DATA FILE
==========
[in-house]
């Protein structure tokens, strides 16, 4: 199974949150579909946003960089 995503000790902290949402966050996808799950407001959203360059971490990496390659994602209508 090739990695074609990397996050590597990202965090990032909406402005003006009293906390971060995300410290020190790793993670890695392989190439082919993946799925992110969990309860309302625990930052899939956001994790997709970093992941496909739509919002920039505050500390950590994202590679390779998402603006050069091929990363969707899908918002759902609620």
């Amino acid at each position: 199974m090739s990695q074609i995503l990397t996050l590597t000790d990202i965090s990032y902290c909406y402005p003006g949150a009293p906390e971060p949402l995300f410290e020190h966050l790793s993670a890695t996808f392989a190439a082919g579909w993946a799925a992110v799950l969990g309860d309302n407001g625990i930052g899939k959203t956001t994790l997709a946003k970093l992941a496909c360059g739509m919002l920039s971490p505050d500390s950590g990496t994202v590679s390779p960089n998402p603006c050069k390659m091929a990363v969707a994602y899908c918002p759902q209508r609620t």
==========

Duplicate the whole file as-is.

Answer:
[in-house]
């Protein structure tokens, strides 16, 4: 199974949150579909946003960089 995503000790902290949402966050996808799950407001959203360059971490990496390659994602209508 090739990695074609990397996050590597990202965090990032909406402005003006009293906390971060995300410290020190790793993670890695392989190439082919993946799925992110969990309860309302625990930052899939956001994790997709970093992941496909739509919002920039505050500390950590994202590679390779998402603006050069091929990363969707899908918002759902609620």
């Amino acid at each position: 199974m090739s990695q074609i995503l990397t996050l590597t000790d990202i965090s990032y902290c909406y402005p003006g949150a009293p906390e971060p949402l995300f410290e020190h966050l790793s993670a890695t996808f392989a190439a082919g579909w993946a799925a992110v799950l969990g309860d309302n407001g625990i930052g899939k959203t956001t994790l997709a946003k970093l992941a496909c360059g739509m919002l920039s971490p505050d500390s950590g990496t994202v590679s390779p960089n998402p603006c050069k390659m091929a990363v969707a994602y899908c918002p759902q209508r609620t």